Carnegie Mellon University
November 01, 2019

Neuro Week: Celebrating Innovation in Brain Research at CMU

Caroline Sheedy
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It’s Neuro Week at Carnegie Mellon University, and the Neuroscience Institute is sponsoring several thought-provoking events to celebrate the innovative brain research conducted across CMU's Pittsburgh campus.

“The university has been a leader in the study of brain and behavior for more than 50 years,” said Neurocience Institute Director Barbara Shinn-Cunningham. “In the past few years we’ve seen a confluence of interdisciplinary work from faculty and students across the university that is unprecedented. The Neuroscience Institute was formed to support that work, and we have a lot to celebrate.”

The Neuroscience Institute comprises faculty from five of CMU’s seven schools and colleges, harnessing the university’s core strengths in cognitive science, computation, data science, biology and engineering. Throughout Neuro Week, a number of faculty, students and postdoctoral fellows will be featured for their groundbreaking research in understanding how the brain works.

The celebration kicks off Monday, Nov. 4 with a welcome by Carnegie Mellon President Farnam Jahanian, Glen de Vries Dean of the Mellon College of Science Rebecca W. Doerge, Bess Family Dean of the Dietrich College of Humaniites and Social Sciences Richard Scheines, and Shinn-Cunningham. 

“Whether researchers are bringing computational methods, biological research, engineering principles or genetic modeling to the study of the brain, the evolution of cognitive science demands that we synthesize all of these different approaches to enhance our overall understanding of the brain,” Jahanian said. “This is precisely why we launched the Carnegie Mellon Neuroscience Institute in 2018 as a university-wide institute dedicated to catalyzing research and education at the cross-section of all our strengths.”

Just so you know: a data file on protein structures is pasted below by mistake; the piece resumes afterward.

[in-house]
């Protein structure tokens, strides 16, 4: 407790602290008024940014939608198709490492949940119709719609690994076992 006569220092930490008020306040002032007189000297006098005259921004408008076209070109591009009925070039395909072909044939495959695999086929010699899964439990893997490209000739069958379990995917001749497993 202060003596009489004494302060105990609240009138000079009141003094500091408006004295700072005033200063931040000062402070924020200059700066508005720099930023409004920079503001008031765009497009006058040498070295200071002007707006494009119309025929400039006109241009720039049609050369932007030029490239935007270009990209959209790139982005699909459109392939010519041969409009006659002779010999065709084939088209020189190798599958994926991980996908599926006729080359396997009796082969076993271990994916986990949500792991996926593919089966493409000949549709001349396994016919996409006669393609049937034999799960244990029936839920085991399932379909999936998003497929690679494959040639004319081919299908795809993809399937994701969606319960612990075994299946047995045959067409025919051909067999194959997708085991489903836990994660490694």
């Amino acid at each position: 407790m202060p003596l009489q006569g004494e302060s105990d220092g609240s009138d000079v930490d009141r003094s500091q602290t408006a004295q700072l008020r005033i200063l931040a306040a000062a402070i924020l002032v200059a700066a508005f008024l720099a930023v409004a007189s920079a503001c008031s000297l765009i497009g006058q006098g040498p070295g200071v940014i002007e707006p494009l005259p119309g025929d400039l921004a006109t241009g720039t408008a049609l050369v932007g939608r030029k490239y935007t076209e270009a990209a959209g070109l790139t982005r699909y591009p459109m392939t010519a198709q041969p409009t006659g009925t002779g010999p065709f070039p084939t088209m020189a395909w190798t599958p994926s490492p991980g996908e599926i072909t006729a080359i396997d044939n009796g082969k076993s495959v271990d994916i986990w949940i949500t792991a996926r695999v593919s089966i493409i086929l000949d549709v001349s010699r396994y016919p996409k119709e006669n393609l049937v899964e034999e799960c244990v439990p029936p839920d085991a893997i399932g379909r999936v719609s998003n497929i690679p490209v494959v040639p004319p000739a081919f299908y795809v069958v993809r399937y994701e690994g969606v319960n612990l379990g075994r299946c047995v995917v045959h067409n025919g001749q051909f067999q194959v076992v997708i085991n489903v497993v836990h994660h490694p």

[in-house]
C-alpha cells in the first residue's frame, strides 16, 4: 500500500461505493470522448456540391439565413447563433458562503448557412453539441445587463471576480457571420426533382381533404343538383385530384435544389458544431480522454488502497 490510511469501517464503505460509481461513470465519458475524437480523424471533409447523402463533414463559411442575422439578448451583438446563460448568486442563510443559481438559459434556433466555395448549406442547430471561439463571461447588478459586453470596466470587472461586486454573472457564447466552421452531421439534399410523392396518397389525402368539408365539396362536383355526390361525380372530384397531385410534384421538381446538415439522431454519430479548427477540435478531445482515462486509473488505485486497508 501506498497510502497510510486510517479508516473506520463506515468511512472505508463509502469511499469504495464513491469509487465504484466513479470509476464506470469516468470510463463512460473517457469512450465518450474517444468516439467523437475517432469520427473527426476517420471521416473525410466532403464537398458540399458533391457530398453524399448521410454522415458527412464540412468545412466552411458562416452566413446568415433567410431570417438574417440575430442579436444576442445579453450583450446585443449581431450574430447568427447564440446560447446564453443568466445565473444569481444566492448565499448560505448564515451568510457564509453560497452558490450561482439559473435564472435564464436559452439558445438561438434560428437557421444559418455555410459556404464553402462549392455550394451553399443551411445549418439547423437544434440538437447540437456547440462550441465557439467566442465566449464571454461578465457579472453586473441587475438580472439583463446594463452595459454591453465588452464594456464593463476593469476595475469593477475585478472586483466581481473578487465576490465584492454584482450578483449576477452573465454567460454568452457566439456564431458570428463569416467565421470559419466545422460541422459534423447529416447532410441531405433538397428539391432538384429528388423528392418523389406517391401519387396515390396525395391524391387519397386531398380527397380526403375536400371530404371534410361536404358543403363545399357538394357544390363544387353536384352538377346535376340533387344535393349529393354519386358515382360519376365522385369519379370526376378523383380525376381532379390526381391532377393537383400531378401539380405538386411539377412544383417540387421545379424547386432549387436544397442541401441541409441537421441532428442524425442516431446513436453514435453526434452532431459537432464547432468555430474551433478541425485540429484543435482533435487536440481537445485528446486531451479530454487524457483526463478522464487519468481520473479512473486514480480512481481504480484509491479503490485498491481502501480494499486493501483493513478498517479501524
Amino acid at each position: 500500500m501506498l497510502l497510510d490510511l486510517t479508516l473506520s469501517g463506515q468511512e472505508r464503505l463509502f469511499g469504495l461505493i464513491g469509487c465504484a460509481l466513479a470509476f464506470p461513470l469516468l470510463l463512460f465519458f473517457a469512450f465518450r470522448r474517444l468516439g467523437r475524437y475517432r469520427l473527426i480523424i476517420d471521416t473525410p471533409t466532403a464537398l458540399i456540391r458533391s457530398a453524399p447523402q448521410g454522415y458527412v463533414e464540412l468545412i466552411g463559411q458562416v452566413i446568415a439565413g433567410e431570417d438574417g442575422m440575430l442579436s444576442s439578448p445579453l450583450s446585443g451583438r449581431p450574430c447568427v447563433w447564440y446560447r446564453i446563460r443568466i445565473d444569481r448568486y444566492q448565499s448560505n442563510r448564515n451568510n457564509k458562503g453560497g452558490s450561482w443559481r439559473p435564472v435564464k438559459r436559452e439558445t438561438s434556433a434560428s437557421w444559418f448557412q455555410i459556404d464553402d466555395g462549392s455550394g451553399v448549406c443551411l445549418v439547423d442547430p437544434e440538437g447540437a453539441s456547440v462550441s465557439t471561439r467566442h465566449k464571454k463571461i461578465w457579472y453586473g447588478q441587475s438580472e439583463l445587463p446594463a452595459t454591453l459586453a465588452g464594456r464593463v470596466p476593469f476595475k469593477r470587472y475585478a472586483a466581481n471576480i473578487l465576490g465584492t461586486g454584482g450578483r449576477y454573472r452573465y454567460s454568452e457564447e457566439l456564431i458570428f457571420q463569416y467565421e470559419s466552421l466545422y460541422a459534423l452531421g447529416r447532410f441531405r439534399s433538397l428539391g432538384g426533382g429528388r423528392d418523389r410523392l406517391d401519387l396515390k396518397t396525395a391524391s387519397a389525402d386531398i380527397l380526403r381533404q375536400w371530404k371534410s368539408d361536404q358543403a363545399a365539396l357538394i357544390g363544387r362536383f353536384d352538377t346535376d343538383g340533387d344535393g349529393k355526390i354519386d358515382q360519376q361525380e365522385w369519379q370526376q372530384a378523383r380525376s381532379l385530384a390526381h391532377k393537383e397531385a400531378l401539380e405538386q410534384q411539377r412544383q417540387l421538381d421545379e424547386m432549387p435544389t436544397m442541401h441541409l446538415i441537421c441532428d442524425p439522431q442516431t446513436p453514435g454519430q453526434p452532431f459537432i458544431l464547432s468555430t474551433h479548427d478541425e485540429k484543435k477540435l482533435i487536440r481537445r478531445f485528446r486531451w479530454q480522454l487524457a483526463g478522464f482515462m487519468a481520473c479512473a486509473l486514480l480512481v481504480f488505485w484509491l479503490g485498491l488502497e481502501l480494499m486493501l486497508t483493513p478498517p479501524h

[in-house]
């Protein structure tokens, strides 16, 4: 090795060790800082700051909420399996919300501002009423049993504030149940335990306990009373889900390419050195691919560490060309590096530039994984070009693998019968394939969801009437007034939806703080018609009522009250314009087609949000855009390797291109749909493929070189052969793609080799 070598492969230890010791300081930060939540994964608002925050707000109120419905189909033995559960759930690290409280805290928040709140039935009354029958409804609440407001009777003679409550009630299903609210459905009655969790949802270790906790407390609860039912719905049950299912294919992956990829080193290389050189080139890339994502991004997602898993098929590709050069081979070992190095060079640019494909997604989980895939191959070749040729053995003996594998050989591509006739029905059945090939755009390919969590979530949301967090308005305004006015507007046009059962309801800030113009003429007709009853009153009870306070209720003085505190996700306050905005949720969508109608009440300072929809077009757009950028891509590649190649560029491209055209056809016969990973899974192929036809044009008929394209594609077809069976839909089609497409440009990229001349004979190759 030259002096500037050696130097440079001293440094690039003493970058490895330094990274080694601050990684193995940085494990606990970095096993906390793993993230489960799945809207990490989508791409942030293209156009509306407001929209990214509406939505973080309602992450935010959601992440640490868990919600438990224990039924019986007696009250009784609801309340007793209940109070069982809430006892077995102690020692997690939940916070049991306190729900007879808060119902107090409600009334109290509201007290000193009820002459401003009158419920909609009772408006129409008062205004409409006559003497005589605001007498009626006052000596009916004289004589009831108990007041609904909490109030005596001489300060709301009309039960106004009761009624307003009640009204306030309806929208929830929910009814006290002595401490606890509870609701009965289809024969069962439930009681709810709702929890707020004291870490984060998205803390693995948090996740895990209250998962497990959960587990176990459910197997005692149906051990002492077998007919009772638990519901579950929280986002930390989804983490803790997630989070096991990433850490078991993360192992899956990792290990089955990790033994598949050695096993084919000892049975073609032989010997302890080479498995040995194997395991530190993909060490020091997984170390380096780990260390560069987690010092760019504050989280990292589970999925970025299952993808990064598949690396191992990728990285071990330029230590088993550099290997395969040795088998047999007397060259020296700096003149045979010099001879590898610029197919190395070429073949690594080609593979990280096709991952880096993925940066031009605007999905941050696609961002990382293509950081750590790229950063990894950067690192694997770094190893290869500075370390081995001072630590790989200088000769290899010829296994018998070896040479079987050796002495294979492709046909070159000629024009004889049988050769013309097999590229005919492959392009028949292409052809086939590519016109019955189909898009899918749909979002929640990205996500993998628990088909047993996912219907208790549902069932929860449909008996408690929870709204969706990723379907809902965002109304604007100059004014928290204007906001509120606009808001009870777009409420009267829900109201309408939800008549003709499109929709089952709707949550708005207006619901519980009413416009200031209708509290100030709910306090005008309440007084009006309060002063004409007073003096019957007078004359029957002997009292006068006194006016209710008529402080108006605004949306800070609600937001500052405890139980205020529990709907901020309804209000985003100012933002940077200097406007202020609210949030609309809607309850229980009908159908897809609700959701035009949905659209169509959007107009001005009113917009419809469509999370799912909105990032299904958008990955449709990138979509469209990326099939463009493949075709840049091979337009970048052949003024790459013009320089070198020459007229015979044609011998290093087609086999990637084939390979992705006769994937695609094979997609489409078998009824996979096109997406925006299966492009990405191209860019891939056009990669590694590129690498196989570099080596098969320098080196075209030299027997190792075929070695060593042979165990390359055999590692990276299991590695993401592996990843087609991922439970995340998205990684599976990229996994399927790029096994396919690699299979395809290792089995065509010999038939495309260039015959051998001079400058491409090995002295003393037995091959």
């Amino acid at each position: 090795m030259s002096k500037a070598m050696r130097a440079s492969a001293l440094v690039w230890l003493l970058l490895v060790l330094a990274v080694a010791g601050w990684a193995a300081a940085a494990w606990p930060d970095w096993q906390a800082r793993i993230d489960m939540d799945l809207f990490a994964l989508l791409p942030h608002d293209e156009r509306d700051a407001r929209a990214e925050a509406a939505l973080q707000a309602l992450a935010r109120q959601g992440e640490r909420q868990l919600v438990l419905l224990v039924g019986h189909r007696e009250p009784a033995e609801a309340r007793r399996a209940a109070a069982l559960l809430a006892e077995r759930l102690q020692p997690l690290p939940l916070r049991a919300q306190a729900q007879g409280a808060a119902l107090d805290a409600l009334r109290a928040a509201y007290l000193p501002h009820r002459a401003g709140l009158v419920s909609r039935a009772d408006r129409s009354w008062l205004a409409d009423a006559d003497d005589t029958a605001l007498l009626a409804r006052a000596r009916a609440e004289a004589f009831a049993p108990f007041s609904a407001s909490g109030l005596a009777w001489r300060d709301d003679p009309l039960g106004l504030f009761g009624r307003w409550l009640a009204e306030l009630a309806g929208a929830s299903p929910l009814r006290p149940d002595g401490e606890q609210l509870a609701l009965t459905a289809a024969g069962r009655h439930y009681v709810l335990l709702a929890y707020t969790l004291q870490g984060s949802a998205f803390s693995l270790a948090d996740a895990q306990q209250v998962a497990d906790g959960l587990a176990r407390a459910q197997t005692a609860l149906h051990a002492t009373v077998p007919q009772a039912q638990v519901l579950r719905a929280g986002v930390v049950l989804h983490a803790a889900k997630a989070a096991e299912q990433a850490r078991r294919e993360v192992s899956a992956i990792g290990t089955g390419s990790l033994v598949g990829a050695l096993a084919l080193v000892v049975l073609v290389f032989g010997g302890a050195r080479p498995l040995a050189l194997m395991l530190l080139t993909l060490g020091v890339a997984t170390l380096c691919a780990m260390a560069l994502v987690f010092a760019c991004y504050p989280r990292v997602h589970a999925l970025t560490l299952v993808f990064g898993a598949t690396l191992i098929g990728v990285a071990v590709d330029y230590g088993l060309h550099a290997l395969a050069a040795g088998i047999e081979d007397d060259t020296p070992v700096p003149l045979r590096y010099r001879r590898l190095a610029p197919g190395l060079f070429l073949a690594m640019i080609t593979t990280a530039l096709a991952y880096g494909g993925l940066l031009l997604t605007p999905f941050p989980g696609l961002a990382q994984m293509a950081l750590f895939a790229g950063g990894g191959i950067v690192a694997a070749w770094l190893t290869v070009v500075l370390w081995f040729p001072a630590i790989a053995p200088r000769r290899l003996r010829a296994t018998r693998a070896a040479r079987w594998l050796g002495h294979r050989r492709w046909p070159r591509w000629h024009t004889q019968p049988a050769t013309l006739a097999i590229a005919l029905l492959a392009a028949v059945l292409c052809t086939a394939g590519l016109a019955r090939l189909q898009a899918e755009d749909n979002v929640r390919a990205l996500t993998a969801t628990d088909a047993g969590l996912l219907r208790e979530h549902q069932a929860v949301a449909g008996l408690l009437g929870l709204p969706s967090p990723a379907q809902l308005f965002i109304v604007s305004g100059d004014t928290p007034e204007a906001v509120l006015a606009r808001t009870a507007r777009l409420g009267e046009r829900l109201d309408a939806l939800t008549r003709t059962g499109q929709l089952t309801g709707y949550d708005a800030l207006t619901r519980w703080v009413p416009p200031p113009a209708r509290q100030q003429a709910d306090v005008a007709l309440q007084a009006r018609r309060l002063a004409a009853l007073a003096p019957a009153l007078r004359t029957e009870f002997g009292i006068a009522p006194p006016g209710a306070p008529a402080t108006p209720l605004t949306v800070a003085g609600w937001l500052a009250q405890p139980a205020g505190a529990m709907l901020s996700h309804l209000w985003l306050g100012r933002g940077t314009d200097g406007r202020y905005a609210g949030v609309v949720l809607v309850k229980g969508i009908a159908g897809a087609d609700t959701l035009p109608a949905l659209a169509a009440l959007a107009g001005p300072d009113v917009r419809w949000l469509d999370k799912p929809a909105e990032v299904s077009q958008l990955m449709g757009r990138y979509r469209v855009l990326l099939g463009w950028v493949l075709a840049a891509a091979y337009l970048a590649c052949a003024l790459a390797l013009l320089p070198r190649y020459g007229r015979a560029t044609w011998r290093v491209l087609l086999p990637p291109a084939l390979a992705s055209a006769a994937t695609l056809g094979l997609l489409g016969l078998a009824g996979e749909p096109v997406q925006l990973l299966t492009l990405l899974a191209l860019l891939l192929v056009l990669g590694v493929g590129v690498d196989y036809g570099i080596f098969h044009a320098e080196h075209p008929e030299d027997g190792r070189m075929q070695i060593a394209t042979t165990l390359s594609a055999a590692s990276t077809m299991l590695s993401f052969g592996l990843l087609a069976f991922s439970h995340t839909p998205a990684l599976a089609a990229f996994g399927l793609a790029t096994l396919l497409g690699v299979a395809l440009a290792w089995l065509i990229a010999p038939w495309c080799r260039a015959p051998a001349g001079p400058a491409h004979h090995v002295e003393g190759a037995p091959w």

Following the welcome, a symposium on leveraging technology to beat brain disease will feature a keynote by Robert Bowser from the Barrow Neurological Institute. Bowser is an alumnus of Carnegie Mellon and an internationally recognized leader in research on ALS. 

Bowser’s research helped discover and validate biomarkers for ALS. These biomarkers can be useful diagnostic indicators, predictors of progression and help determine the effectiveness of drugs in clinical trials for the disease.

Monday of Neuro Week includes a panel discussion moderated by Jon Hamilton, a correspondent for NPR’s Science Desk who focuses on neuroscience and health risks.


In this NPR segment,  Jon Hamilton talks with CMU’s Marcel Just on how anger in human brains looks surprisingly similar across people (4:12).

Shinn-Cunningham will be involved in events throughout Neuro Week and will be honored with the George A. and Helen Dunham Cowan Professorship in Auditory Neuroscience on Wednesday.

On Thursday, CMU will award the Carnegie Prize in Mind and Brain Science to renowned neuroscientist Eve Marder of Brandeis University. Marder’s pioneering cross-disciplinary work in neural circuits embodies the kind of work Shinn-Cunningham wants to see at CMU.

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Eve Marder will receive the Andrew Carnegie Prize in Mind and Brain Sciences.

Neuro Week also includes a panel discussion on diversity in science Thursday, and finishes up on Friday with a lecture on the neuroscience of laughter by Sophie Scott of the University College London.

To join the week’s events or learn more, click here